It was a try that rather summed it all up. For 56 minutes, England and Japan had stumbled about, frantic, flustered and fumbling in the Nice heat. An error-ridden contest hung in the balance – until Joe Marler used his head.
It was fortuitous in nature, as it felt like it had to be on a night like this. An errant pass, a flick of Will Stuart’s shoulder and a bounce off the bonce. Courtney Lawes collected the refuse and England salvaged the situation. Maro Itoje had promised they were prepared to win by any means necessary but few expected them to need to put an equally error-prone Japan away.
There was time enough for one moment of magic: England had kicked inaccurately all night but George Ford at last arrived at the jive, a delicate dab off his left boot landing in Freddie Steward’s huge hands in the corner. Coupled with Joe Marchant’s bonus point securing score, at last the travelling fans who earlier flooded the Promenade des Anglais could get out of their seats.
But until then, precious little. Given the rush job in getting this side together, England are likely to favour substance over style but they had not even that here. Perhaps what was most stark on a night where Japan gave them plenty was how the bedrock of their game faltered – inaccuracy with the boot and some set-piece errors. The foundations may have been put down in last week’s win against Argentina but the rest of England’s grand designs are yet to come together.
In retrospect, Semisi Masirewa’s first minute fumble set the tone for the slipshod contest to come. The Japan full back ambled back beyond his own line to collect a grubber but could not grasp it, with a subsequent penalty granting Ford the chance to put England in front. Masirewa lasted not even five minutes more before an apparent groin injury ended his evening early.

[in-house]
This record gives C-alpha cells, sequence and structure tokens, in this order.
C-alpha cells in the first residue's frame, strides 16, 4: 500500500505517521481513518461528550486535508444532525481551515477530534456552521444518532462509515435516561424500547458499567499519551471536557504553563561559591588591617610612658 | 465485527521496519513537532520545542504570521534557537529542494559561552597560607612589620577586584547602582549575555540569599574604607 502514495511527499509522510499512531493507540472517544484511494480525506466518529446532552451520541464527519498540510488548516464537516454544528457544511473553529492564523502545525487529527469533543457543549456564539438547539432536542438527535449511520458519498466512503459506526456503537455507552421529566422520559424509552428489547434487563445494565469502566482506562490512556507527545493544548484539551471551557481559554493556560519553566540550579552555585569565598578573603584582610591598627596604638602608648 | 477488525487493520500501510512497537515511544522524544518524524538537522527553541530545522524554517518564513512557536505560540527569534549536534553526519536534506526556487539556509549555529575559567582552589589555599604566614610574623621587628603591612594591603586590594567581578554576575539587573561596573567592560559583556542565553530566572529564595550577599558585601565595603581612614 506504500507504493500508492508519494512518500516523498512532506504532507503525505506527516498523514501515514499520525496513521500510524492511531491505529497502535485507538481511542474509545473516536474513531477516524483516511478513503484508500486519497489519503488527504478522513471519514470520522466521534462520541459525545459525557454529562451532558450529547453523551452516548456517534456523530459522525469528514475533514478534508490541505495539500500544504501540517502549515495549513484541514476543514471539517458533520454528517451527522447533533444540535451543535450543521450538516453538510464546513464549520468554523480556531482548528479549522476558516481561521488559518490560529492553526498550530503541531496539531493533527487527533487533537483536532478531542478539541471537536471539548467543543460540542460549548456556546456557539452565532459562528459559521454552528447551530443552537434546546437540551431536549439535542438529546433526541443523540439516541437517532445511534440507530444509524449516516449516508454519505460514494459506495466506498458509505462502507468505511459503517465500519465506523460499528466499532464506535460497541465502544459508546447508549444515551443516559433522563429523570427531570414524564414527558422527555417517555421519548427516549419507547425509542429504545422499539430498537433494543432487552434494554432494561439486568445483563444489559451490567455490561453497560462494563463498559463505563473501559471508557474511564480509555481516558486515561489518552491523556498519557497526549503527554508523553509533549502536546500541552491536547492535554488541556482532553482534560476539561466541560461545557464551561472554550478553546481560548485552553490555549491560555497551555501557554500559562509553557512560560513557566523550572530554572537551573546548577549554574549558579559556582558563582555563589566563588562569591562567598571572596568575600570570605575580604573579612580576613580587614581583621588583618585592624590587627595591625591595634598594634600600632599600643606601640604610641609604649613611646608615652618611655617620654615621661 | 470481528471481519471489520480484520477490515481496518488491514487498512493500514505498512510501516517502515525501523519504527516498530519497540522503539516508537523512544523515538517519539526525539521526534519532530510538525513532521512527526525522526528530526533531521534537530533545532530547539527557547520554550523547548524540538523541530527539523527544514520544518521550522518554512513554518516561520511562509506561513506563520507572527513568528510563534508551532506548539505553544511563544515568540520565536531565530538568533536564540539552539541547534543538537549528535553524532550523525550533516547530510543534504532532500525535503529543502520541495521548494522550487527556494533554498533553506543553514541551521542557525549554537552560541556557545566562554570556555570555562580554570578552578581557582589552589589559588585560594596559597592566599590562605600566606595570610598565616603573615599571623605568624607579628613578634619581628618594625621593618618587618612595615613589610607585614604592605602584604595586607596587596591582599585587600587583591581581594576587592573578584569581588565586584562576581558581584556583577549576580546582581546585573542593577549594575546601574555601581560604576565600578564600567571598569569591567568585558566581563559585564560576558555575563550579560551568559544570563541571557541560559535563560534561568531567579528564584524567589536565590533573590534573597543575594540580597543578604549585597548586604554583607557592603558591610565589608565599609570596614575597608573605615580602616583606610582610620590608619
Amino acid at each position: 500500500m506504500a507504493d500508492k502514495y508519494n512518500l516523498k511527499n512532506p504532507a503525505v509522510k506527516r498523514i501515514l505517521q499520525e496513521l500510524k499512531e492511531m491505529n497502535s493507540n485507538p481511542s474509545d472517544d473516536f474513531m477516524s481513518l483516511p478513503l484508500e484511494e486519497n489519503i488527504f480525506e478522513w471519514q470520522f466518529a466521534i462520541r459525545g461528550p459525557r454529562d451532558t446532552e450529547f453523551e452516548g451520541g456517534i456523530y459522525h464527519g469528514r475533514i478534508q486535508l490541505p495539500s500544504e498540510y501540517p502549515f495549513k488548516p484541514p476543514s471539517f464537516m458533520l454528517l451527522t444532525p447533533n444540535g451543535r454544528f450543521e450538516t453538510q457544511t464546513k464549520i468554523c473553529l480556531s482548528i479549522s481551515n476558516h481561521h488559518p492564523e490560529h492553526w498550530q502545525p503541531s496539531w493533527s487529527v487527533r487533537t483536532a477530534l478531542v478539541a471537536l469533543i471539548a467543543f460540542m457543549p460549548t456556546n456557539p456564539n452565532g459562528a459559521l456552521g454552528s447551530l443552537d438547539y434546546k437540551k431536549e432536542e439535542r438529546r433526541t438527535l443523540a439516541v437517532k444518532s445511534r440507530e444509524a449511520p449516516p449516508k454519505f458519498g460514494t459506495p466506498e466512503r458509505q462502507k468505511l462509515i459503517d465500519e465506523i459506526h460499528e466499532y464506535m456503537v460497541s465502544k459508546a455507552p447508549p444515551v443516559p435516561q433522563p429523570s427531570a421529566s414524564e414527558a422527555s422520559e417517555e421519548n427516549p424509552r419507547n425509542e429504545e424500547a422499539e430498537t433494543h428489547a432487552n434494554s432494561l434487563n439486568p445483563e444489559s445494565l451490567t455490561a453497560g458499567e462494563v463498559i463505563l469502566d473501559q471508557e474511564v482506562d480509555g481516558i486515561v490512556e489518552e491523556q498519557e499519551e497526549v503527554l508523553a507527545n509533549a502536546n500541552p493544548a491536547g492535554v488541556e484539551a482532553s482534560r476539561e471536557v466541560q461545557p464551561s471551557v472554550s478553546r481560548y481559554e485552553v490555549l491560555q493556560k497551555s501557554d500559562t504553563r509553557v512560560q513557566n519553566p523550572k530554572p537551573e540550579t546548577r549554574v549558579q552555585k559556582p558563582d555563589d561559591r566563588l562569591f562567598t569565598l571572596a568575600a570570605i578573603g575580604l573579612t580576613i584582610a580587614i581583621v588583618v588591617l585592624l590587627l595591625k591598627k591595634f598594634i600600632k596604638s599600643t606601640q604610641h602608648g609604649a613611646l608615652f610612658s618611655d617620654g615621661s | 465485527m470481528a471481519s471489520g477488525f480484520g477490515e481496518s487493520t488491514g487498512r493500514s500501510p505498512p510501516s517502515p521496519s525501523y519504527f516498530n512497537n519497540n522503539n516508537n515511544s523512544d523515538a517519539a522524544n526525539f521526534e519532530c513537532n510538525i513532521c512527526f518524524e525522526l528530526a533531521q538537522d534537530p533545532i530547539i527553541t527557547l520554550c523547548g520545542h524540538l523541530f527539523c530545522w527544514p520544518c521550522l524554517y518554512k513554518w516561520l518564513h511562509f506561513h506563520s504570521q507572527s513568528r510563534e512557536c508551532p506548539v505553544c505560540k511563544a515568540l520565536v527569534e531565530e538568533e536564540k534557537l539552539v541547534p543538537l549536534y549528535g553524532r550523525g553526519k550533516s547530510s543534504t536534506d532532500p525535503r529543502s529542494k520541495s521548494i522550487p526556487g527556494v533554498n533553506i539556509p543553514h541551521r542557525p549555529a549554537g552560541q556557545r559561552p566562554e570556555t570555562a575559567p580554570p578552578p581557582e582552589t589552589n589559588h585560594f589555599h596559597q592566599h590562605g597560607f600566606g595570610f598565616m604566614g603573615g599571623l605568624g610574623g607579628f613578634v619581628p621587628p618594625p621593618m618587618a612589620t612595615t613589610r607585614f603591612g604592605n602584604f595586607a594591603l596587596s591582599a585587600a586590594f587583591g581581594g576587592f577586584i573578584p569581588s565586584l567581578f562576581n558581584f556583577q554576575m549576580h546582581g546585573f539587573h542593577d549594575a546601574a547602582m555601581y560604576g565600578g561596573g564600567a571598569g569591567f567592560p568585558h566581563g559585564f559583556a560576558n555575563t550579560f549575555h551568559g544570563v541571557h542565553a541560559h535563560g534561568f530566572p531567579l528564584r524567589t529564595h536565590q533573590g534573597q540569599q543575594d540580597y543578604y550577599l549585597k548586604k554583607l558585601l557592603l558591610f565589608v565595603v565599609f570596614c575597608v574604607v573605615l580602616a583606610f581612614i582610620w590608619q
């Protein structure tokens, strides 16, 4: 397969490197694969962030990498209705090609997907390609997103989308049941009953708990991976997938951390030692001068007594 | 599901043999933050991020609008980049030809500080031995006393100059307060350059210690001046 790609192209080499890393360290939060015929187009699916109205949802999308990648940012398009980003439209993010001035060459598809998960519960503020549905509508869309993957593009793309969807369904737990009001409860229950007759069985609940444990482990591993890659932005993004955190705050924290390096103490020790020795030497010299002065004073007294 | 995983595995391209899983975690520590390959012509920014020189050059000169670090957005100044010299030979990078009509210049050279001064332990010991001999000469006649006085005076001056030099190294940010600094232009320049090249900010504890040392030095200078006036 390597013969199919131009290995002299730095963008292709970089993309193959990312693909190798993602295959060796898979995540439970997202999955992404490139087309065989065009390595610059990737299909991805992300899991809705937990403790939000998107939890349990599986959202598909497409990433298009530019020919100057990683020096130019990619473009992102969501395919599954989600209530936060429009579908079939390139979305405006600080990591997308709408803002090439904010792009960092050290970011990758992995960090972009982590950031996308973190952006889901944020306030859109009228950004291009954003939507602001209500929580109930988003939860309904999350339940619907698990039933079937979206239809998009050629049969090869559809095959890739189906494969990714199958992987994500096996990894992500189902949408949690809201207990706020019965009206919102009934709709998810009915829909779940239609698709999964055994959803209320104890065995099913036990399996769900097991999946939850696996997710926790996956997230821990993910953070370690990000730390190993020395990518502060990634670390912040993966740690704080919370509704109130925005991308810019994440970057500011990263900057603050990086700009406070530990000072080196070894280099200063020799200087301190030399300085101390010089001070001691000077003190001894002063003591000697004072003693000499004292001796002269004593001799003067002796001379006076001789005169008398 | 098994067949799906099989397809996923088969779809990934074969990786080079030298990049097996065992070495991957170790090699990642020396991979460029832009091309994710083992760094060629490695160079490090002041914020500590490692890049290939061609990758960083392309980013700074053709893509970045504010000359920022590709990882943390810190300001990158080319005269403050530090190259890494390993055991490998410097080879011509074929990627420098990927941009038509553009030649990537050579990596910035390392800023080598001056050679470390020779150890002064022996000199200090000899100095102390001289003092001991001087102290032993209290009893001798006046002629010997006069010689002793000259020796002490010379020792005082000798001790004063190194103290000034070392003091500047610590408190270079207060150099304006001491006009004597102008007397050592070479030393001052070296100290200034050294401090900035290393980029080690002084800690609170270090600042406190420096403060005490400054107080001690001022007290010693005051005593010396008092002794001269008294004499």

But his error imbued the encounter with a slapdash spirit on a humid night that left the air sticky and thick like treacle. England had begun promisingly enough but soon familiar failings started to show. An interminable maul threw off the timing of an attempt to get both Joe Marchant and Manu Tuilagi presenting themselves as options on the crash ball, while twice in the first 20 minutes England committed basic lineout errors, once in defence and then in attack, to concede free kicks.
George Ford was charged down by Rikiya Matsuda, with only some outstanding scrambling from Alex Mitchell and Lewis Ludlam sparing the fly half’s blushes. Married with some intelligent kicking and sharp service from Yutaka Nagare at scrum half, it wasn’t long before Japan were in front through two strikes of Matsuda’s right boot.
It looked like it would take another gift for England to score again, and Japan obliged as an unattractive lineout was further defaced by a fumble at the tail. Ollie Chessum was just about denied, but Lewis Ludlam, brought into the side to replace the suspended Tom Curry, gleefully gobbled the gift.
But the English errors continued to come. Ford missed from the tee before Jonny May’s needless barge allowed Matsuda three more points. Steward and Ford twice got themselves in a tangle in the English backfield. The cheers that greeted a decision to prod to the corner rather than go for goal soon turned with boos as Jamie George spilled his supper coming around the corner.
Thankfully for a frustrated Steve Borthwick, Japan were also caught up in the sludge. A humid evening saw the air sticky and thick like treacle, leading to a series of errors of hand and foot. Ford’s second penalty extended England’s half-time advantage to four points.
There were briefly brighter glimpses for England after the resumption, Elliot Daly twice cantering up the left, but to no avail. Alex Mitchell, usually such an intuitive attacking threat for club Northampton, twice aimlessly kicked quick possession away to boos, almost of betrayal, from his supporters. Matsuda was accurate again and Japan closed in.
Then came the defining moment, Marler nodding on and Lawes the fastest to react. The use of an Englishman’s head last week led to a two week ban; this week, it led to a vital second score.
The England captain’s weary, almost apologetic put down spoke to a revealing performance of imperfections. This was the week that England had promised their attack would start to come together, and while Steward and Marchant’s late scores added a degree of gloss, it could not hide the flaws apparent beforehand.